Which means that a broad range of products—from radiators to water pumps—have undergone major advances in both quality and capability thanks, in part, to data uncovered by these technologies.
Headquartered in Glendale, Arizona, aluminum radiator specialist Ron Davis Racing Products utilizes mapping and CAD for all major processes, according to the company. It also aligns its metal grain during flat-pattern CAD layout to ensure maximum strength at bends.
Moroso Performance Products’ Brett Corriveau noted that electric water pumps account for a sizable percentage of the Guilford, Connecticut-based company’s business, which itself consists of “a pretty large catalog that includes any category in cooling other than radiators.”
“The current generation electric water pump we manufacture is CAD-designed first, and then tested on a flow bench,” Corriveau explained. “It’s been a few years since we have introduced any new versions of our electric water pumps, but they are new enough, and that is the design process we used—off the CAD.”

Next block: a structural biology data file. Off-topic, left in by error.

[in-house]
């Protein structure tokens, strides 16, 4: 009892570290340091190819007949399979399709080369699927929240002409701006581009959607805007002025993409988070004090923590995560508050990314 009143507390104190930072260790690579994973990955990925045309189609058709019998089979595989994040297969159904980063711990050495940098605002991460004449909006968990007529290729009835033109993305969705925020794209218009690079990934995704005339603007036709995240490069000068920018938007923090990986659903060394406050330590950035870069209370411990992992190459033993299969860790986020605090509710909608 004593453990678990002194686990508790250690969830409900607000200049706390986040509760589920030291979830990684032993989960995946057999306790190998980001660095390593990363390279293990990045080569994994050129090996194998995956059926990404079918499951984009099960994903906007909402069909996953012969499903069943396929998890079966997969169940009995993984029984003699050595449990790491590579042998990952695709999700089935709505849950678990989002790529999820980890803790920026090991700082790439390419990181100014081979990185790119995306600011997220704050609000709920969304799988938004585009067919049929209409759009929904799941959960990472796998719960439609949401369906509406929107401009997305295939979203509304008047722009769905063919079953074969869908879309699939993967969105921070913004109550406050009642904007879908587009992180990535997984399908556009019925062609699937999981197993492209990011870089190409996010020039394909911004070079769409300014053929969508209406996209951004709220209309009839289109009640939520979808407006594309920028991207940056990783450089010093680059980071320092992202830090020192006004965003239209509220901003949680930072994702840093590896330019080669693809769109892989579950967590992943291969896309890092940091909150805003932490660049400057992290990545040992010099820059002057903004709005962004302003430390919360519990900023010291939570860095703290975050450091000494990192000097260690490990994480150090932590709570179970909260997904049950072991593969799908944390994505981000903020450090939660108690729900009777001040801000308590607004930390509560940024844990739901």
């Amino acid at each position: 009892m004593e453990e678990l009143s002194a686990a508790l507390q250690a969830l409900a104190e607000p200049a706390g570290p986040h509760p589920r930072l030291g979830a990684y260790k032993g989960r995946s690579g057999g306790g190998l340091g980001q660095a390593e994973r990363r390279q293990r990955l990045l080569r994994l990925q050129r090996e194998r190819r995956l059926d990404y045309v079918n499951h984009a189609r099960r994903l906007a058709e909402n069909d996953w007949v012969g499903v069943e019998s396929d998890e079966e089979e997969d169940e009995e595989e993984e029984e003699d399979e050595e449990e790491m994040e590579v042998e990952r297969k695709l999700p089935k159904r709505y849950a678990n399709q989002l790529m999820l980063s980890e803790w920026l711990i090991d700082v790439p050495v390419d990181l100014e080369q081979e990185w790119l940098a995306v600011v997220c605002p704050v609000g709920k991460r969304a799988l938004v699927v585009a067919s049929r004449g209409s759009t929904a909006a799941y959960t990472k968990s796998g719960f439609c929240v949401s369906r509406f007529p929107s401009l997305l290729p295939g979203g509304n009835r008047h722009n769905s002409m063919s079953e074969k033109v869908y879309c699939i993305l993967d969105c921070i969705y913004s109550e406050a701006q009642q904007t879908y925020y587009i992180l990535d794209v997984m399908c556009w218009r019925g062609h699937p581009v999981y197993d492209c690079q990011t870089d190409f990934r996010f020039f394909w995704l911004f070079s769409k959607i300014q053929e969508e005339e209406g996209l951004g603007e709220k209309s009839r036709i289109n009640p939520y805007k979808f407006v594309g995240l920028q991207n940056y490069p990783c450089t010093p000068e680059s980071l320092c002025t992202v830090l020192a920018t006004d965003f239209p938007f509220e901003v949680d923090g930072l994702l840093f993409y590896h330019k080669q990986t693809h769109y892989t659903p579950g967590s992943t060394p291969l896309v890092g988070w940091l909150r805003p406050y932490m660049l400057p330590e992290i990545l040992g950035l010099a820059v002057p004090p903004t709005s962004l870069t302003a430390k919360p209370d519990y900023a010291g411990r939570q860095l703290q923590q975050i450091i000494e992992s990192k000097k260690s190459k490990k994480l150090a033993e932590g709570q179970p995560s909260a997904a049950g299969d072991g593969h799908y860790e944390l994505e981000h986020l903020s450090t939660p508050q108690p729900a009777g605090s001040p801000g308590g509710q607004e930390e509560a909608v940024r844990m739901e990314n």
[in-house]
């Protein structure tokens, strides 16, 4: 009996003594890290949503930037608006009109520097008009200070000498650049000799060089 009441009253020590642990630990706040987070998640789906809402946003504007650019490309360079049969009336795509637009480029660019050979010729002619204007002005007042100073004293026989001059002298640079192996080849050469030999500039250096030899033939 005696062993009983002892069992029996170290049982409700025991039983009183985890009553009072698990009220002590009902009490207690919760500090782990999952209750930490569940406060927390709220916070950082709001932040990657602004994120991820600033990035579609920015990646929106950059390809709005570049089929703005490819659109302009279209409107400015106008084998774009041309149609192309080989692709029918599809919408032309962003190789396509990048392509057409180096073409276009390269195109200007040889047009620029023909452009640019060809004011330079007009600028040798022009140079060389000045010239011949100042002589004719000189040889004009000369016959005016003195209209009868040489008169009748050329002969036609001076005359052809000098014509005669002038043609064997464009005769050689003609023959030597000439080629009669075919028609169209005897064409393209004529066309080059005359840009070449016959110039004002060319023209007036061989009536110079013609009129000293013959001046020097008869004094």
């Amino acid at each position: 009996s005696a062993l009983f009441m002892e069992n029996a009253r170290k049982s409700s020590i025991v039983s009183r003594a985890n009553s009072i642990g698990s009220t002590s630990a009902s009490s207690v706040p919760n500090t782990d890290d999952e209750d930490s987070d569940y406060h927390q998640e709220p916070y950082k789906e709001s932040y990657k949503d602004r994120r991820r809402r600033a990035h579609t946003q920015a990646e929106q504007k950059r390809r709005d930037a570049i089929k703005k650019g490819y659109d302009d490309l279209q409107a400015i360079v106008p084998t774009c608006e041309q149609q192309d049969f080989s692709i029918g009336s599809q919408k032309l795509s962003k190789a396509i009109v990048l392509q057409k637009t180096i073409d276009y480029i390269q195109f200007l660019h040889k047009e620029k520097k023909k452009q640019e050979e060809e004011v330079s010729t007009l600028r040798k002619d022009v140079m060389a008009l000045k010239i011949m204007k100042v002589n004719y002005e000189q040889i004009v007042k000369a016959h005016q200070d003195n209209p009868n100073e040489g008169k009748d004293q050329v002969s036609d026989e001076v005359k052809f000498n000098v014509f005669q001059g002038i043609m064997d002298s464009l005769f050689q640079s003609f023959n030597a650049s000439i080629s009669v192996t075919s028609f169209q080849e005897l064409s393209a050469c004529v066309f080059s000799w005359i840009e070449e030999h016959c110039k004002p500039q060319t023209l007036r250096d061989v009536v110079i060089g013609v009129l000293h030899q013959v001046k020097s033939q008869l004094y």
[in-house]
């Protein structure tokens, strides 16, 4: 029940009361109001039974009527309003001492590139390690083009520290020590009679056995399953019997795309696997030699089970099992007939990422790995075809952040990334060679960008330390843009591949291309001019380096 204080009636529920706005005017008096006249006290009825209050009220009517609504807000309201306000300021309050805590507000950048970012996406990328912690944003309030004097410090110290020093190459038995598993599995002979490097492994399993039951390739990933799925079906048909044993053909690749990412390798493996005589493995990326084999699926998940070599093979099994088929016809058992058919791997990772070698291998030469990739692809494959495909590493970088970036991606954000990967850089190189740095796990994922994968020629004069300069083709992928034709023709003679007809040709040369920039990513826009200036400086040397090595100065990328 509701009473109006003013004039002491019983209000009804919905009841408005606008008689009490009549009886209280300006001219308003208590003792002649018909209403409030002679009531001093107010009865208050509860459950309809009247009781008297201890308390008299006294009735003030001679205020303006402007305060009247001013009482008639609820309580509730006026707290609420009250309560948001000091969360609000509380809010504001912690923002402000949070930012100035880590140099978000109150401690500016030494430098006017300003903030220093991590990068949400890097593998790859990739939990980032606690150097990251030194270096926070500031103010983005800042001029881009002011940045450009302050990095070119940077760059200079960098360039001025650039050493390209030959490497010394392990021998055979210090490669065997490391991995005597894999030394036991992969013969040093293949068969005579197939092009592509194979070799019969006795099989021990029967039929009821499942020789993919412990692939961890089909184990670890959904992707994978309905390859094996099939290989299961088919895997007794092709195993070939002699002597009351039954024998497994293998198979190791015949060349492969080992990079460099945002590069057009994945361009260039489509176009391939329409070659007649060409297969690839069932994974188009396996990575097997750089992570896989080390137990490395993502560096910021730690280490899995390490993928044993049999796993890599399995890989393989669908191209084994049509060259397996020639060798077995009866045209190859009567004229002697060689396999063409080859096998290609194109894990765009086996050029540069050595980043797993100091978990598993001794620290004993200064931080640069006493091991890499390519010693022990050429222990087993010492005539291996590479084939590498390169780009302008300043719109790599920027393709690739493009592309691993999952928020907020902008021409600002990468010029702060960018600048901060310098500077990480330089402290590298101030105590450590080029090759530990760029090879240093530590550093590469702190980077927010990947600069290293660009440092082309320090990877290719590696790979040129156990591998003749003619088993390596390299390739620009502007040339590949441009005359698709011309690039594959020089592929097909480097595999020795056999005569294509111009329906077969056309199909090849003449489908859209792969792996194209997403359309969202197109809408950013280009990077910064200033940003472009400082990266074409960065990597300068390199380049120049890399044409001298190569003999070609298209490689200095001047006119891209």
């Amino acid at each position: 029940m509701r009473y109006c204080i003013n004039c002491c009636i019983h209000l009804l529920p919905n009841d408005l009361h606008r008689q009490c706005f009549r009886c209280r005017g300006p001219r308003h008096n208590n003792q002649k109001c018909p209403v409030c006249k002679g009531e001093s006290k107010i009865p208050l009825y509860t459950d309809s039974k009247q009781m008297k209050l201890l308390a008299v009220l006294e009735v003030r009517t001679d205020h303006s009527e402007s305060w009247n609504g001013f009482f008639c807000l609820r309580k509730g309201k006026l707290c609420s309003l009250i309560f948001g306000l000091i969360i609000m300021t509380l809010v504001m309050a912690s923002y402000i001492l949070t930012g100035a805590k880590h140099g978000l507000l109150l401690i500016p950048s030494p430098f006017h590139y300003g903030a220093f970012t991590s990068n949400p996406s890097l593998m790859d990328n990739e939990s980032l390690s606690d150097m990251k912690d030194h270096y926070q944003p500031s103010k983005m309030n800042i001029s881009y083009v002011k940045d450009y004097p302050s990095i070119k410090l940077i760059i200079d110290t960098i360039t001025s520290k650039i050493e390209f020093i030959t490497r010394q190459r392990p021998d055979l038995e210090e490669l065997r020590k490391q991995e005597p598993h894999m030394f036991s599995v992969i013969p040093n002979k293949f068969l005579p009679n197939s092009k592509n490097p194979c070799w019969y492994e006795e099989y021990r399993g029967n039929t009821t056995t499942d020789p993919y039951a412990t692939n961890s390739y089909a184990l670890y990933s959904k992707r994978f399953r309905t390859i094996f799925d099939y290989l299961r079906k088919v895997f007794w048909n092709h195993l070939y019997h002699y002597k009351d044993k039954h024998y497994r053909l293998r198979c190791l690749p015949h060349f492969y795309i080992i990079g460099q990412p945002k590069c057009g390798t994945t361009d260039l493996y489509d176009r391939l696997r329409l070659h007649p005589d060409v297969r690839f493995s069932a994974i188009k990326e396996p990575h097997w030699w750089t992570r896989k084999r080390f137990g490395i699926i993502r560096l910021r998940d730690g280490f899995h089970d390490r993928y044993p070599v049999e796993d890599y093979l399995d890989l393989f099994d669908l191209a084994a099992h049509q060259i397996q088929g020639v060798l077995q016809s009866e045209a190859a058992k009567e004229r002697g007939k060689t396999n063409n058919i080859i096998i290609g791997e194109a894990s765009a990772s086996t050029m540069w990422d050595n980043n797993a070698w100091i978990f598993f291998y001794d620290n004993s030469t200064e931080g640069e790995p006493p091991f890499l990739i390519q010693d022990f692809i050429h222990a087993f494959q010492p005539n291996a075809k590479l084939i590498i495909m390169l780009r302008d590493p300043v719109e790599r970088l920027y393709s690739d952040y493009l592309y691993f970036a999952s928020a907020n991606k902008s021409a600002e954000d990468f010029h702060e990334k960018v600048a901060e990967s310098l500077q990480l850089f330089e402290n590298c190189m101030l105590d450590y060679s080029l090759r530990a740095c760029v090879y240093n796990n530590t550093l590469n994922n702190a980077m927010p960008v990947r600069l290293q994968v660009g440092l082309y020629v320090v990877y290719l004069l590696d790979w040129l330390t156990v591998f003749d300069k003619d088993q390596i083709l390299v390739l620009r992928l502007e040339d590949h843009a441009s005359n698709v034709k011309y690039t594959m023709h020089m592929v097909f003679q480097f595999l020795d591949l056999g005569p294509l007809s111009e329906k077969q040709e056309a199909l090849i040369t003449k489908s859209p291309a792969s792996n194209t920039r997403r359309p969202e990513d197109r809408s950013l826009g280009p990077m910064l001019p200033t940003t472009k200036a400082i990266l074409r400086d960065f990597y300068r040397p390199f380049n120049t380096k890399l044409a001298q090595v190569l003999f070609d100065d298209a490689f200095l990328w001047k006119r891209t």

In terms of CAD/CAM software, SOLIDWORKS, Fusion 360, and NX (formerly Unigraphics) are the go-to programs for a number of cooling system manufacturers, including Rancho Cucamonga, California-based CSF, which lists Honda Performance Development, Mountune, Full-Race, Titan Motorsports, and Vortech Superchargers among aftermarket customers.
At PWR, based globally in Australia but with North American headquarters in Indianapolis, Indiana, Herb Engelhart told us that CFD is critical to the company’s testing. With CFD, it runs predictive calculations of the heat rejection of a given cooler. It can consider a variety of factors like fin height, average ground speed, and front side air pressure, he said. This allows the tailor-fit of multiple critical aspects of cooling design for any given application.